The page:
An interesting study just came out from the Wharton School of Business that finds “tightwads” and “spendthrifts” tend to attract one another, even though they both consciously felt they’d be more comfortable with mates of similar spending habits. So much for the limited power of the conscious mind! The subconscious, which is where all behavior comes from, is much more powerful. This can be really great news, if you know how to work it.
As a gross generality, we tend to model the behavior of our same-gender parent, and consequently attract traits in a mate of our opposite-gender parent. Many tightwads really do want to loosen up and be a bit freer in their spending, and many spendthrifts really do want to rein in their spending. So both these polar opposites are actually seeking balance. There is a positive intent behind all human behavior, no matter how distorted/crazy/stupid/”evil” it may present. For psychological health, we “crawl behind” that negative, unhealthy behavior, harness the deep-seated need, and find a healthy way to get it met. Thus, tightwads are simply trying to feel secure and be prepared for the future. Overspenders many times are hedonistic, living for the moment, and feel denied if they can’t have what they want when they want it. Both dynamics have their place and can be tempered with balance.
Healthy couples will acknowledge the habits they picked up from their primary caregivers, and chart a course together to achieve a more central plot on the continuum for fiscal responsibility, so that both partners feel safe and comfortable. Money can be a coping mechanism, a valiant attempt to feel soothed or powerful or in control. Create ways together to meet your needs without hoarding or splurging out of control. Find ways for the spender to feel valued with a reasonable treat here and there, and find ways the saver can create security for others by “sharing the wealth” in being a practical consumer. The gap between overspenders and oversavers can be bridged through vigilance and a commitment to harmonious money management. Remember, you can’t help how you were “trained” to deal with money, but you certainly can effect positive change in this department.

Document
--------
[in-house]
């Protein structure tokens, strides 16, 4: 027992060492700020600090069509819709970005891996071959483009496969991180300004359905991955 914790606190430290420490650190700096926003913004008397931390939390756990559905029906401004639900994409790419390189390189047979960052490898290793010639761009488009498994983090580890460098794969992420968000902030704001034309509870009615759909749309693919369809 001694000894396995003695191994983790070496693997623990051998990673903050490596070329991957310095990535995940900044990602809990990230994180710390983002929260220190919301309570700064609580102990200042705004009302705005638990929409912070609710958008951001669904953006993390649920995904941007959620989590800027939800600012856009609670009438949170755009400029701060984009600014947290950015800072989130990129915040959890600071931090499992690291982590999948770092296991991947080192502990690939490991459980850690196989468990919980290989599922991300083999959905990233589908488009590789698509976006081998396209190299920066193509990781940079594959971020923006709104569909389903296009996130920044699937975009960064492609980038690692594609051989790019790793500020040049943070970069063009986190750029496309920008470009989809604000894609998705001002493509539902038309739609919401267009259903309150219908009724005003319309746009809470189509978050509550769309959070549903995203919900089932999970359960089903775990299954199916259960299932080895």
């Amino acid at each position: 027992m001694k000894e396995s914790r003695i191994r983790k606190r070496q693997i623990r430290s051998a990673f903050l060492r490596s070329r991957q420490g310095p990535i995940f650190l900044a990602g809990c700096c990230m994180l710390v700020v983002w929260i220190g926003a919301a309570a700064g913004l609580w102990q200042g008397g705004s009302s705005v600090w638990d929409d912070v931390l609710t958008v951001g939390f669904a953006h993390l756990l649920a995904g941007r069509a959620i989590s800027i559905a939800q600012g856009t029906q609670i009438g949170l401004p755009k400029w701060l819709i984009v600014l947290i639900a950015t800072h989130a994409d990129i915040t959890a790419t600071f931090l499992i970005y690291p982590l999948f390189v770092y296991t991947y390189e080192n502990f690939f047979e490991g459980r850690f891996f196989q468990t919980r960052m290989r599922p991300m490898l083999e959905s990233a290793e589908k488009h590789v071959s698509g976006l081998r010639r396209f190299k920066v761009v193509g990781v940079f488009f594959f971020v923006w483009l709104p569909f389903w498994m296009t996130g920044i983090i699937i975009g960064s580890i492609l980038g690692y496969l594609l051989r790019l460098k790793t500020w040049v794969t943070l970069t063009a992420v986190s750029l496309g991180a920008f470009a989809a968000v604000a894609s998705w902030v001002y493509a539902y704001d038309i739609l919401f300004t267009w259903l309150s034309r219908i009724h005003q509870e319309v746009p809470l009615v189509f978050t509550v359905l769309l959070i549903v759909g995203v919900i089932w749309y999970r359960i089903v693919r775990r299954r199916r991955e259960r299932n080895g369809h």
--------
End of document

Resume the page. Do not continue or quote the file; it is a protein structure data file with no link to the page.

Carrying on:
I work with my patients who have “money disorders” toward creating a mission for their life’s work…..focusing on the calling, the purpose, the spiritual essence of their work, and trusting that enough money will follow. Many people work conversely, because most people focus on money vs. the spirit of money. Big difference, for in actuality, money does not exist. It is a complete social construct. We all know what “dirty money” is. Focus on making “clean money,” no matter how little or how much. For we actualize whatever we focus on, and whatever we focus on will expand. Focus on an authentic, purposeful, integrity-filled, spirituality of money. Focusing on the quality of your energy that created that amount that will, ironically, attract more.
Best of Wealth!
Dr. Nancy Irwin
Dr. Nancy B. Irwin is a Los Angeles-based psychotherapist/therapeutic hypnotist, and author of nonfiction YOU-TURN: CHANGING DIRECTION IN MIDLIFE, a collection of over 40 stories of people over 40 who made successful life transitions.